This is certainly an inflammatory issue right now. A decade ago I certainly thought we lived in a post-Christian era. Indeed, back in 1968 I told an interviewer that we lived in a post-Christian era, where there was widespread lip service given to Christianity but most people felt like the singer of “Old Man River” — don’t believe in Heaven, but hope there ain’t no Hell. I think it’s still so, but with Islamic enemies, our lip service has gotten stiffer.
In a post-Christian culture that no longer knows what death means, statesmen spout boilerplate phrases about why our boys are dying in Iraq but advertisers really run the culture — and what is an advertiser but a hypocrite? — and fame has to replace the afterlife. Your name on a black marble wall in Washington, your name on you-name-it.
“Naming opportunities” is a whole new racket with development directors. In the last 10 years, UC Berkeley has had an explosion of development directors; every department now has one. No extra professors, probably fewer, but at least a hundred development specialists.
Fame can be merchandised a thousand times better than salvation.
The kind of fame that Beowulf sought — “mildest of men, and most eager for praise” — depended (as it did in ancient Greece) on doing something remarkable, like killing a monster that threatened the polity and whom nobody else could face. (Same with Oedipus and the Sphynx). That makes descendants grateful, and the “aefter-cwethendra” tell his tale forever.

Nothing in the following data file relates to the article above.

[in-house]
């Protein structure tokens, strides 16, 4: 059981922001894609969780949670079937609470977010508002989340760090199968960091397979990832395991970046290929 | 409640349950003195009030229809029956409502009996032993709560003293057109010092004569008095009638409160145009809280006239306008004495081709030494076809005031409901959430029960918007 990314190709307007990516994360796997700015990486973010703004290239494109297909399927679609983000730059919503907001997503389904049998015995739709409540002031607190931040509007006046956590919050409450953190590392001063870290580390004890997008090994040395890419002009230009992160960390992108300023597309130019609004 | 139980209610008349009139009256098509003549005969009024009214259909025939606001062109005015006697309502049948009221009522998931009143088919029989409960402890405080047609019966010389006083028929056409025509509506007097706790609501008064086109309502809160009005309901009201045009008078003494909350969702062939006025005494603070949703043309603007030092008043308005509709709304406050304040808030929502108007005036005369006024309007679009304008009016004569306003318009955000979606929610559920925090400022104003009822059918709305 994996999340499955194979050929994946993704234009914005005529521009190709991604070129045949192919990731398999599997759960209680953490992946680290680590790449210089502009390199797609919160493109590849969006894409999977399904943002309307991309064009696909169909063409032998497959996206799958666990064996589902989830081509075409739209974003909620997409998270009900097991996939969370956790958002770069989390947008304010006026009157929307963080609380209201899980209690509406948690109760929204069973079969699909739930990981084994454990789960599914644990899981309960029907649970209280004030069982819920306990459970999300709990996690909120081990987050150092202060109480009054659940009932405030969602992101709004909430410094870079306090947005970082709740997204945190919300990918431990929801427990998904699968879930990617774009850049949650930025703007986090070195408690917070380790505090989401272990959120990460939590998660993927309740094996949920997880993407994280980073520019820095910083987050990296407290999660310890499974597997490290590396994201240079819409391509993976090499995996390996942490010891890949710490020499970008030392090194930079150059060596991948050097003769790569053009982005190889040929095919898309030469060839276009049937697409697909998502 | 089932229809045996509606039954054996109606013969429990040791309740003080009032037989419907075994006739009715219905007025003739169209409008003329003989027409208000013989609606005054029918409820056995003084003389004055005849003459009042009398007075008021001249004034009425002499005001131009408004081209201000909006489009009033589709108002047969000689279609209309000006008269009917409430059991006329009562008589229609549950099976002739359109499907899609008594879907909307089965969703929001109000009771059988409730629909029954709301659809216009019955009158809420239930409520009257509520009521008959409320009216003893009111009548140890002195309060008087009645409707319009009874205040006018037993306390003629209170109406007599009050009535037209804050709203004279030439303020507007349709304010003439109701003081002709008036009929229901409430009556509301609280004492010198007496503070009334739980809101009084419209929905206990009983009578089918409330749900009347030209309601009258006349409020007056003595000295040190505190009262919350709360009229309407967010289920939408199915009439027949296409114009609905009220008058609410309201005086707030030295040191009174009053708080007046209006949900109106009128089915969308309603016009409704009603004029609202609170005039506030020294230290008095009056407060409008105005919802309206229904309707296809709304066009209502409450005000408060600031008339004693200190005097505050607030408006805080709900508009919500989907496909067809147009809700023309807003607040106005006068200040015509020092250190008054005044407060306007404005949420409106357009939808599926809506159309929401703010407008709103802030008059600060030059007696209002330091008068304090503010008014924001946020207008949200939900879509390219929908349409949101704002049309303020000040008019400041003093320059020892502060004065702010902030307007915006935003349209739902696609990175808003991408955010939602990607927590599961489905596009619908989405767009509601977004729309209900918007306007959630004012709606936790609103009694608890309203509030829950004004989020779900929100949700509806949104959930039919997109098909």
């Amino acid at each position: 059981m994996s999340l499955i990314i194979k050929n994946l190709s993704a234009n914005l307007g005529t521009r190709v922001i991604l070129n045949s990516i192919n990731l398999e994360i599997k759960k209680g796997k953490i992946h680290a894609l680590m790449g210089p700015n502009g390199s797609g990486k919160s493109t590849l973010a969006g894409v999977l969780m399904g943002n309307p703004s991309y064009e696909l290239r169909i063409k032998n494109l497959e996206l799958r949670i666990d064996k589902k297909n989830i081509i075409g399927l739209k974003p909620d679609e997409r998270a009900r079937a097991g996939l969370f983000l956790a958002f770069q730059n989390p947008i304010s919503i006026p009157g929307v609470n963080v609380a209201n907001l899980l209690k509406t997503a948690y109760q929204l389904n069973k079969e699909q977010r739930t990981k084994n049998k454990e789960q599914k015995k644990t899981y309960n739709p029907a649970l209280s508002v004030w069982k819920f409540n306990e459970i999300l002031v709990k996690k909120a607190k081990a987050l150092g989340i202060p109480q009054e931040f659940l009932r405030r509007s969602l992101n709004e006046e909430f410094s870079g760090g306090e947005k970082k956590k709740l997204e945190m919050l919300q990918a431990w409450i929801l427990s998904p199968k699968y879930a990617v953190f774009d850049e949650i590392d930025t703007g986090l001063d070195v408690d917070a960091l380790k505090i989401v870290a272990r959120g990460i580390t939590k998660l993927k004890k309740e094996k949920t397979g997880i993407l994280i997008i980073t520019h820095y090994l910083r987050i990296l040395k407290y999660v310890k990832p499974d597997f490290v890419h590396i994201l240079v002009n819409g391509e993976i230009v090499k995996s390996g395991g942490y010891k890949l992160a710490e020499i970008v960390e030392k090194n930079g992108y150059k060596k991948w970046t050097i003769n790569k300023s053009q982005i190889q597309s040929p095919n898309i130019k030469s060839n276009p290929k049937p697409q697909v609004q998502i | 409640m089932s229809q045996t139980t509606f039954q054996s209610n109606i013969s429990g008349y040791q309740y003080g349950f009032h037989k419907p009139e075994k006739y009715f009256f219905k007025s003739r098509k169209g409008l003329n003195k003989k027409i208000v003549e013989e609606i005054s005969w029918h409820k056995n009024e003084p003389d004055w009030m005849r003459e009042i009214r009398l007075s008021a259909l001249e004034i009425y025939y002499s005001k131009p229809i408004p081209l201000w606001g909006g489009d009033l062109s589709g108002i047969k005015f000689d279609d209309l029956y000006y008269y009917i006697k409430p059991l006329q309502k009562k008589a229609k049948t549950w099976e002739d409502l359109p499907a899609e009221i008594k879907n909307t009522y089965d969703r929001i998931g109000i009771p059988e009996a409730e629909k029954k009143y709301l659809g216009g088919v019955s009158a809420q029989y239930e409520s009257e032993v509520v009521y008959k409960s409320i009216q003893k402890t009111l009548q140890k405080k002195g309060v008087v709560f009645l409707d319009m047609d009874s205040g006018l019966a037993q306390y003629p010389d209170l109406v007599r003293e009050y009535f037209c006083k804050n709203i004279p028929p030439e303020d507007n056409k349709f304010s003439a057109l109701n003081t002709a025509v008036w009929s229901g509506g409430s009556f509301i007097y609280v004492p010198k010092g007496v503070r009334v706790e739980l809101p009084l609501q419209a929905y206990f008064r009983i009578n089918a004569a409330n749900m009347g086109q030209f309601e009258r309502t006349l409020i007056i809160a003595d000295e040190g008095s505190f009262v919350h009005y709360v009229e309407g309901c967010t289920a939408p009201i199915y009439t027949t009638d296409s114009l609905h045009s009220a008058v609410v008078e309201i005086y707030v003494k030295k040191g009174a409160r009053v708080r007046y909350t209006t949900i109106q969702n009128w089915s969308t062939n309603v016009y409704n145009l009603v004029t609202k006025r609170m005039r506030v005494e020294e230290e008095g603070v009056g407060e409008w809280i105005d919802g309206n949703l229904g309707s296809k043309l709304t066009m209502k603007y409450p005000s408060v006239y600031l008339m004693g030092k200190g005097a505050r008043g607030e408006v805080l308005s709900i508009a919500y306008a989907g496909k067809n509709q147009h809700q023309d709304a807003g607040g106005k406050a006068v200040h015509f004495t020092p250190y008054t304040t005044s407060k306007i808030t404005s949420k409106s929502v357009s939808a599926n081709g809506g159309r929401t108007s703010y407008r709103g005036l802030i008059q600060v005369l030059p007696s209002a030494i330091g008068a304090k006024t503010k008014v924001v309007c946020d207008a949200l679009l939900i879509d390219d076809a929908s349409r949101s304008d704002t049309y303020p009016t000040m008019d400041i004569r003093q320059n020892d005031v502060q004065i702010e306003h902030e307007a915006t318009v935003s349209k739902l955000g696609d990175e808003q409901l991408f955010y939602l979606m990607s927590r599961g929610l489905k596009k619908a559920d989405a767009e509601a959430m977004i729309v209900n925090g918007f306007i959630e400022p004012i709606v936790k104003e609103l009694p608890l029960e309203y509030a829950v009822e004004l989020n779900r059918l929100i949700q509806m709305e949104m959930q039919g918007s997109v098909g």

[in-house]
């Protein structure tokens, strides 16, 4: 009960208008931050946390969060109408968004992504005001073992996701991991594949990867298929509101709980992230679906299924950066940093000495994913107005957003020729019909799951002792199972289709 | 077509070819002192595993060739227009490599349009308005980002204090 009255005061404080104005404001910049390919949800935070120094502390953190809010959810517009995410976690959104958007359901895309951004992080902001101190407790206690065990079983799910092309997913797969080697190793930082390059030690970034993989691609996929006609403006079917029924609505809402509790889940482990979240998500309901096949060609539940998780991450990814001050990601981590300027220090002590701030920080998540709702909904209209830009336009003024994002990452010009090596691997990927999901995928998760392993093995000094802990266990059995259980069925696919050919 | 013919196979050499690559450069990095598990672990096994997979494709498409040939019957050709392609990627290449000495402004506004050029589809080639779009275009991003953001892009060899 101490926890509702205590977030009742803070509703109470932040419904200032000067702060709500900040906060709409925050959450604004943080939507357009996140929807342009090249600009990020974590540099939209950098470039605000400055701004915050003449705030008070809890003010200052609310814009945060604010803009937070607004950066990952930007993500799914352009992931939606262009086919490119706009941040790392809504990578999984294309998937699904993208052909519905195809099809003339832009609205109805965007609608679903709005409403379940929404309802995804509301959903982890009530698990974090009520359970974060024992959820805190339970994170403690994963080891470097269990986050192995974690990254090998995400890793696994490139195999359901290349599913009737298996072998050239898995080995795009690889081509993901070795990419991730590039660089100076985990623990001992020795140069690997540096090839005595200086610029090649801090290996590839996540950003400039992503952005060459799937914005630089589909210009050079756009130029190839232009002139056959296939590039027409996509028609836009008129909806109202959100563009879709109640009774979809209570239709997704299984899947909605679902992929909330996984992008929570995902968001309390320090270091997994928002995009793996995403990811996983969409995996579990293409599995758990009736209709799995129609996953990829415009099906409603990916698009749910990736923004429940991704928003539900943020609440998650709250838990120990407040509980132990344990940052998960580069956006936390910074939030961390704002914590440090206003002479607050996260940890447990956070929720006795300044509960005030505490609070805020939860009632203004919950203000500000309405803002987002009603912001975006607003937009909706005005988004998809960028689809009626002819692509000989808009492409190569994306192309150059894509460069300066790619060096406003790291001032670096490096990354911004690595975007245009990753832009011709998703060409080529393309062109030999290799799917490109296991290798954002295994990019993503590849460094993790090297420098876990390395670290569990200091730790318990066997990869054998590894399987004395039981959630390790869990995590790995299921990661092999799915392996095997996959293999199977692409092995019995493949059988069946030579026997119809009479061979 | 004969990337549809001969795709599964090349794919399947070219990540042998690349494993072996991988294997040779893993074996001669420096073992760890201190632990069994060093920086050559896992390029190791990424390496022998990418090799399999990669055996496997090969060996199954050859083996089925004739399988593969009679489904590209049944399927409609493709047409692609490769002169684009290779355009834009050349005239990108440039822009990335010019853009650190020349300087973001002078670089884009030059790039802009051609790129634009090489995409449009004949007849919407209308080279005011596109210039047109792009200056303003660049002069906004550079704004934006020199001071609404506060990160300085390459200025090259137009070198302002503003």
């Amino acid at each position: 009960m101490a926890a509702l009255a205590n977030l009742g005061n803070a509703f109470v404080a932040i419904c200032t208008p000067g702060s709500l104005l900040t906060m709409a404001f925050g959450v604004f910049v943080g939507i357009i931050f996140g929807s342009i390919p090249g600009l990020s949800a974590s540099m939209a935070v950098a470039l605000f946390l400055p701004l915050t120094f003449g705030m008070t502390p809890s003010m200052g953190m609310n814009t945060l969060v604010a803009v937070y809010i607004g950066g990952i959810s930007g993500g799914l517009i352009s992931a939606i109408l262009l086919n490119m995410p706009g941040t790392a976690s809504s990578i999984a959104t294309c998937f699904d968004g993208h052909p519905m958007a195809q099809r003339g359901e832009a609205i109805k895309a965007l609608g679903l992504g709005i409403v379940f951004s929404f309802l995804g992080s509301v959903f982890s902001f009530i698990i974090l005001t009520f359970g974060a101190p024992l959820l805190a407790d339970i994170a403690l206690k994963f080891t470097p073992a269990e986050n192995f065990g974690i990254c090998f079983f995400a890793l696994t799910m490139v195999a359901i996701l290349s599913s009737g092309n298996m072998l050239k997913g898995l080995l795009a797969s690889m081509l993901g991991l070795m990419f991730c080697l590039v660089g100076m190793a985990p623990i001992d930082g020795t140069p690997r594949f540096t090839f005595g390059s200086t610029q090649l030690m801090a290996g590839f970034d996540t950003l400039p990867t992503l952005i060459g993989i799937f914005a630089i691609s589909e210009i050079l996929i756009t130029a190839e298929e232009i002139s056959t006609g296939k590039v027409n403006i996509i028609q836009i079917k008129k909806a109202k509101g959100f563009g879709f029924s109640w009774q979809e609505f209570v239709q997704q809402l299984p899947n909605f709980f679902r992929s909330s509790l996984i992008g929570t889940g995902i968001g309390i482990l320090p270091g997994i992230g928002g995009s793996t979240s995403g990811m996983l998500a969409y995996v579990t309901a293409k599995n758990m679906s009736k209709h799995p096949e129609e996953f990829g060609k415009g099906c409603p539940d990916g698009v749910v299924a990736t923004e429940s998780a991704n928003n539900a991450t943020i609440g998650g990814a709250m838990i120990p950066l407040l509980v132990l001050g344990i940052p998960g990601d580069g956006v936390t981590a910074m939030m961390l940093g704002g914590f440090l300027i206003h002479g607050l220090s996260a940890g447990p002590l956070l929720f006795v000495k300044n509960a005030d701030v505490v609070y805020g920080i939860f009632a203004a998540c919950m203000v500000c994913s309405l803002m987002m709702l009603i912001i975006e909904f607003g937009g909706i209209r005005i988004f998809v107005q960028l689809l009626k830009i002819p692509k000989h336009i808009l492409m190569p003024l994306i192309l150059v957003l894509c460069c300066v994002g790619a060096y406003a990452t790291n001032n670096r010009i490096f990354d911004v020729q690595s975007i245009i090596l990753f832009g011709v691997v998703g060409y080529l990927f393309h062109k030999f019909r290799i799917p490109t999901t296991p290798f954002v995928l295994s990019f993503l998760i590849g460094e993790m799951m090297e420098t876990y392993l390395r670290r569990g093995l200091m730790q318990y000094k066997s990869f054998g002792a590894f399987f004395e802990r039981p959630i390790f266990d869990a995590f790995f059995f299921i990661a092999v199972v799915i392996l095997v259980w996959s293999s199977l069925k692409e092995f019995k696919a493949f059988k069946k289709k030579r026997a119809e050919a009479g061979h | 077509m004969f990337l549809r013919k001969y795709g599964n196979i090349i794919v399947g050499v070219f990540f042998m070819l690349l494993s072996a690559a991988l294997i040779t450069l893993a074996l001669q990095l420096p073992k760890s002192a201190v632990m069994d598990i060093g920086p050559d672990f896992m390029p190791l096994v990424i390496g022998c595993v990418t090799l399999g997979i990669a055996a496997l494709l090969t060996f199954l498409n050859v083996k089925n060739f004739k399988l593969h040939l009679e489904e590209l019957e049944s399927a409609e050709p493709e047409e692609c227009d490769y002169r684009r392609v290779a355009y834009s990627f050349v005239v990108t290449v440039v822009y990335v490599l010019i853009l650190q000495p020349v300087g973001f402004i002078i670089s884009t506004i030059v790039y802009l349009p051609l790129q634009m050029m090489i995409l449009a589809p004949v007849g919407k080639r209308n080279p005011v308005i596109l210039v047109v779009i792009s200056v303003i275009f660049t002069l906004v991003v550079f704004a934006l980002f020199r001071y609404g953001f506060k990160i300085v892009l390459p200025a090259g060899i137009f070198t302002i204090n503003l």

But if you crave to be famous without having DONE anything, you COULD still make a fool of yourself on Jerry Springer, who’s savvy (and indeed compassionate) enough to put his instinctive populism to some civic purpose. (I have to say, I like Jerry Springer.) There’s no need to be literate to enjoy this entertainment, since TV will show it to you and tell you about it……
oh what the hell, it’s too late to continue this….
More anon.
Paul
Apollinaire responds: No, I don’t hate this–it makes sense, what happens once there’s no single faith holding a culture together. It’s interesting, though, that Christian fundamentalists–the American version of extremists– have simultaneously become ever more powerful. Now that there are fewer moderate believers (I wonder if anyone thinks of themselves as a “moderate” believer, but you know what I mean), the fundamentalists flood the field. Nature abhors a vacuum.
I think where I might differ from you is in finding it depressing that the best we can do, morality-wise, is get goaded to goodness by a God we imagine as Big Daddy in the sky–gonna let us play with our friends for eternity if we act right. Otherwise, everlasting whipping. But maybe you and George Orwell are right, and it’s the best a culture can hope for.
Now let’s see–how does ballet fit into all this? Oh, yeah: We’ve collectively given up on delaying gratification. Art works by distillation and alienation–means more complicated than eating a piece of cake. And its ends are sublimated. So art is doomed–all of it, Paul, not just ballet!
Now that we’ve got that settled…